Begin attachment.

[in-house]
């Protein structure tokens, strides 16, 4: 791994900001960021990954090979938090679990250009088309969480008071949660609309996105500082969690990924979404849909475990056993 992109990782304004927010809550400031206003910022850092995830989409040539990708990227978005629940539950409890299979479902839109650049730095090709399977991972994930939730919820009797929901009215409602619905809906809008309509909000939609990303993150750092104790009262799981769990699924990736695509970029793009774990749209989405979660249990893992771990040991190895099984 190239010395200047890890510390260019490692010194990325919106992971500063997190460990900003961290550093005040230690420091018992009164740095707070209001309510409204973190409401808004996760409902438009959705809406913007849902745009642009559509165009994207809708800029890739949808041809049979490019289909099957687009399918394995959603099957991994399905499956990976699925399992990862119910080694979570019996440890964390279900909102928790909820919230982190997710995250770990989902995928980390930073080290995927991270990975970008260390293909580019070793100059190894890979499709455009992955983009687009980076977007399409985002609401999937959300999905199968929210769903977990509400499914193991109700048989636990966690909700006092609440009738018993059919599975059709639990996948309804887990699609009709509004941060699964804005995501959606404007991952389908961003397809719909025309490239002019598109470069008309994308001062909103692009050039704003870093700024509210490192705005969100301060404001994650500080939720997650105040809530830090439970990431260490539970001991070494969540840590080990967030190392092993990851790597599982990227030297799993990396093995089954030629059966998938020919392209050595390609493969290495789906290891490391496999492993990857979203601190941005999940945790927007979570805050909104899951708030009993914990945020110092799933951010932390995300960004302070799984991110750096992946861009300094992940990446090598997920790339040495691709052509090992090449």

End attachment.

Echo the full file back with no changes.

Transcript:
[in-house]
């Protein structure tokens, strides 16, 4: 791994900001960021990954090979938090679990250009088309969480008071949660609309996105500082969690990924979404849909475990056993 992109990782304004927010809550400031206003910022850092995830989409040539990708990227978005629940539950409890299979479902839109650049730095090709399977991972994930939730919820009797929901009215409602619905809906809008309509909000939609990303993150750092104790009262799981769990699924990736695509970029793009774990749209989405979660249990893992771990040991190895099984 190239010395200047890890510390260019490692010194990325919106992971500063997190460990900003961290550093005040230690420091018992009164740095707070209001309510409204973190409401808004996760409902438009959705809406913007849902745009642009559509165009994207809708800029890739949808041809049979490019289909099957687009399918394995959603099957991994399905499956990976699925399992990862119910080694979570019996440890964390279900909102928790909820919230982190997710995250770990989902995928980390930073080290995927991270990975970008260390293909580019070793100059190894890979499709455009992955983009687009980076977007399409985002609401999937959300999905199968929210769903977990509400499914193991109700048989636990966690909700006092609440009738018993059919599975059709639990996948309804887990699609009709509004941060699964804005995501959606404007991952389908961003397809719909025309490239002019598109470069008309994308001062909103692009050039704003870093700024509210490192705005969100301060404001994650500080939720997650105040809530830090439970990431260490539970001991070494969540840590080990967030190392092993990851790597599982990227030297799993990396093995089954030629059966998938020919392209050595390609493969290495789906290891490391496999492993990857979203601190941005999940945790927007979570805050909104899951708030009993914990945020110092799933951010932390995300960004302070799984991110750096992946861009300094992940990446090598997920790339040495691709052509090992090449």